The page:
mikkonen, simo

Transnational Turn in the Soviet Society during the Late Socialism

This presentation deals with Soviet transnational networks with the West, emergence of these networks, as well as their dynamics and significance. I examine how the flow of ideas, people and processes between the Soviet Union and the West after the death of Stalin constituted an important element of the Soviet society during the late socialist period as described by Alexey Yurchak (2006). Major expansion in exchanges of people and culture were part of the Soviet international strategy after Stalin’s death. Through bilateral agreements on cultural exchange with Western countries Soviet presence in the West expanded significantly. Simultaneously, however, unofficial people-to-people relations started to grow in a scale unprecedented in the Soviet Union as increasing amounts of people got access to foreign currents. Thus, for individuals meaning of these exchanges was often less ideological than professional and individual. This shifts the focus from international relations towards transnational, from state-to-state towards people-to-people level.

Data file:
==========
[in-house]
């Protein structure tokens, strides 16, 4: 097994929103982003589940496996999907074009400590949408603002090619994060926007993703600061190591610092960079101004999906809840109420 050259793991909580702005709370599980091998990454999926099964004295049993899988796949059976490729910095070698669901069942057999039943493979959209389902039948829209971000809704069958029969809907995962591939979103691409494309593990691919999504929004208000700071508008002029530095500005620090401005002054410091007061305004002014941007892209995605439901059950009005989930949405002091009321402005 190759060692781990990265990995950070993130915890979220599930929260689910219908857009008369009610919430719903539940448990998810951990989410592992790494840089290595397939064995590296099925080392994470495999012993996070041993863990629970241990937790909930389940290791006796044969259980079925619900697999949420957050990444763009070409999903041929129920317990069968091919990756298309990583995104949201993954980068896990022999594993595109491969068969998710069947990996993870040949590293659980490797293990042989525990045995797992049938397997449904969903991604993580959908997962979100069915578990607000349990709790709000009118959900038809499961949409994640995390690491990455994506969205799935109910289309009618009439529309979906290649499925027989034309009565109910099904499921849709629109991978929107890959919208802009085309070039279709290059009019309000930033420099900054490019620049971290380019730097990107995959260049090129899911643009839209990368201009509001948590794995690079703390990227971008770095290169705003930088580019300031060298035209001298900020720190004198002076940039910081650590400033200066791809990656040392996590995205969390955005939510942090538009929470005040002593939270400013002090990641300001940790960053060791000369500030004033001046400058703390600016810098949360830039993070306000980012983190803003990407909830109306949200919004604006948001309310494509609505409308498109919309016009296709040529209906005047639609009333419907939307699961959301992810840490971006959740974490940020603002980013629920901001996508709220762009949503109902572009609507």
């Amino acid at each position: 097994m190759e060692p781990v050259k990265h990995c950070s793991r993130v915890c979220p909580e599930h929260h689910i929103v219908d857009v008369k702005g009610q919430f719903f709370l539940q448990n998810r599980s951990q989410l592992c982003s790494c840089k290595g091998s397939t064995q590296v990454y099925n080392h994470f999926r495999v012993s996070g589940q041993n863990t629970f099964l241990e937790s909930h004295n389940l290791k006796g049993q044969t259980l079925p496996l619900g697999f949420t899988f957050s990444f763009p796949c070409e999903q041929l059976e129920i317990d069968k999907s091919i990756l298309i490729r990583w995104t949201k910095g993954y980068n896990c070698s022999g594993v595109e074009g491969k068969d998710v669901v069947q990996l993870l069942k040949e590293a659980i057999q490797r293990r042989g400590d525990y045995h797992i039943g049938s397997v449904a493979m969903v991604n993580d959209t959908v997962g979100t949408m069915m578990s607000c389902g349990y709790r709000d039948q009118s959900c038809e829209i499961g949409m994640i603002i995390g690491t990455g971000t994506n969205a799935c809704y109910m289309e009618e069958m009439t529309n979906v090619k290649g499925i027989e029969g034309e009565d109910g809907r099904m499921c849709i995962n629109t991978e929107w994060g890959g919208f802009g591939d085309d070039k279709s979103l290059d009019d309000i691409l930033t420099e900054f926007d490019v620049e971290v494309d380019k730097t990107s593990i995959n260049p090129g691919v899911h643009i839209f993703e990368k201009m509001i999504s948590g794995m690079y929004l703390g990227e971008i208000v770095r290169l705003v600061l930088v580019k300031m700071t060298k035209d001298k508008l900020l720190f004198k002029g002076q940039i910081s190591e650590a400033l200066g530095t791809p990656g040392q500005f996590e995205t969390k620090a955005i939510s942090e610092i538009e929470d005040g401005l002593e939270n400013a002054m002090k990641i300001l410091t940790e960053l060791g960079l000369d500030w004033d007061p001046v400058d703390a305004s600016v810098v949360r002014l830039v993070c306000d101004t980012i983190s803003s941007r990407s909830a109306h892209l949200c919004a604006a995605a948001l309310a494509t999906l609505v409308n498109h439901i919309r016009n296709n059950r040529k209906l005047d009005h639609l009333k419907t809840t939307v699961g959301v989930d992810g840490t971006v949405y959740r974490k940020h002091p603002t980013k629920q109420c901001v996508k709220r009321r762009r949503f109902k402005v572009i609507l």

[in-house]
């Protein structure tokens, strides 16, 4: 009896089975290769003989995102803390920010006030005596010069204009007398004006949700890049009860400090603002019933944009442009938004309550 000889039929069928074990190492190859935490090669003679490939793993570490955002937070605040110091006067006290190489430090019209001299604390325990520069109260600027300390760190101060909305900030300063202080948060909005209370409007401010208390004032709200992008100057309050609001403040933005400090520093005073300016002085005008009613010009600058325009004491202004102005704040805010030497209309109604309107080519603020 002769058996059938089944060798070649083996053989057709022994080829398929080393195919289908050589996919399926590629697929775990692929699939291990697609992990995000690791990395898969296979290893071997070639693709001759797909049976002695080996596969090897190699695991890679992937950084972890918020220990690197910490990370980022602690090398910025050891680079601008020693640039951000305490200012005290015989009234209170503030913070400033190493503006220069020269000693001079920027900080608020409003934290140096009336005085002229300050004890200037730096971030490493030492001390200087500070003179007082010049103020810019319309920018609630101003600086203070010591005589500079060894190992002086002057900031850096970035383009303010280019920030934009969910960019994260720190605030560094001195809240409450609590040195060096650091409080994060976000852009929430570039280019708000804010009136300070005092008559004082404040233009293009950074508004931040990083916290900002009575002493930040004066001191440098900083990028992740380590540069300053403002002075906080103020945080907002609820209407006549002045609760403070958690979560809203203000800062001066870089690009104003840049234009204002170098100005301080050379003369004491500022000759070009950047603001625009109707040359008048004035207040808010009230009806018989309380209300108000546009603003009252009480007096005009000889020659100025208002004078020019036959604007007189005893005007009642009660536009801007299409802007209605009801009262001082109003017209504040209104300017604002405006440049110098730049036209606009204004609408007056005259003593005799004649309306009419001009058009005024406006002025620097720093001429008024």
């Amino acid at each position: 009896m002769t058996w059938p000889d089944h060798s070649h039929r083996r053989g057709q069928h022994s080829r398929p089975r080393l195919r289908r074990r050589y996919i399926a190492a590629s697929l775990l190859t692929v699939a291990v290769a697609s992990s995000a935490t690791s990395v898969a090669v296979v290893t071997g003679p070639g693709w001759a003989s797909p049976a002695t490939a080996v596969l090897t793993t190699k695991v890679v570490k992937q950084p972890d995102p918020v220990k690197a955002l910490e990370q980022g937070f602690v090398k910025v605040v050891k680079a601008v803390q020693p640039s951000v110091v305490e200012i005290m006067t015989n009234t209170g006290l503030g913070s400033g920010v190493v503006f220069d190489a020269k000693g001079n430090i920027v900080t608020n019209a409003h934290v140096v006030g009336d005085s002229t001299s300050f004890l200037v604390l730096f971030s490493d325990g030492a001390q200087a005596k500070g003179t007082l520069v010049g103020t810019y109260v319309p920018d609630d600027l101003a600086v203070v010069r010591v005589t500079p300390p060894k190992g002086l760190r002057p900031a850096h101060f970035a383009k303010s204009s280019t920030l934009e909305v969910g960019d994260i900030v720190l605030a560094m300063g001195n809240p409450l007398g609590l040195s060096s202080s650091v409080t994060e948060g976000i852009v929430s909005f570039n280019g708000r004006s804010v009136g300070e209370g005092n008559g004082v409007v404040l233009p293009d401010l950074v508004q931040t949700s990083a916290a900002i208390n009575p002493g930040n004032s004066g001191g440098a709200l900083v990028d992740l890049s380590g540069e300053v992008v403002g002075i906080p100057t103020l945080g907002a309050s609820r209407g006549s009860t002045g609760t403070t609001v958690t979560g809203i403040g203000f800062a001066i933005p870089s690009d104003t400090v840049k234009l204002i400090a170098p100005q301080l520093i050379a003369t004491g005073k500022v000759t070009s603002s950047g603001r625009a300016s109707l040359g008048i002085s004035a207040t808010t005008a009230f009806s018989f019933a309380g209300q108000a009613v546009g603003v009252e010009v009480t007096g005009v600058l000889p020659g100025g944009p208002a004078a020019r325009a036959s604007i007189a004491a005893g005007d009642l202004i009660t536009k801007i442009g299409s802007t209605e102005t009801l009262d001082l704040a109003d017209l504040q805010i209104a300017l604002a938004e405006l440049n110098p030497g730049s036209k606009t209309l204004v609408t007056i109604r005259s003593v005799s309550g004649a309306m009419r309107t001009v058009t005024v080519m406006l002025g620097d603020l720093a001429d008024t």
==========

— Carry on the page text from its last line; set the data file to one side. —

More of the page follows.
This presentation discusses a possible paradigm change: International dimensions of Soviet history are often tightly connected to traditional Cold War narrative, giving little room for social and cultural dimensions. Refocusing of Soviet history towards transnational, comparative and international is highly important in regards with the post-Stalin years when foreign connections were re-established. This allowed Soviet citizens in grand scale to get a chance for a glimpse of the world outside the Soviet Union in the form of movies and exhibitions, foreign visitors, and even Soviet tourism abroad. It can be argued that transnational approach better reveals the significance played by western connections and culture in the Soviet society during the late socialist period. This, however, calls for paradigm change.

Wednesday 24 October 16:45-18:45 Panels II, Panel 4 Between East and West during the Cold War (Auditorium II)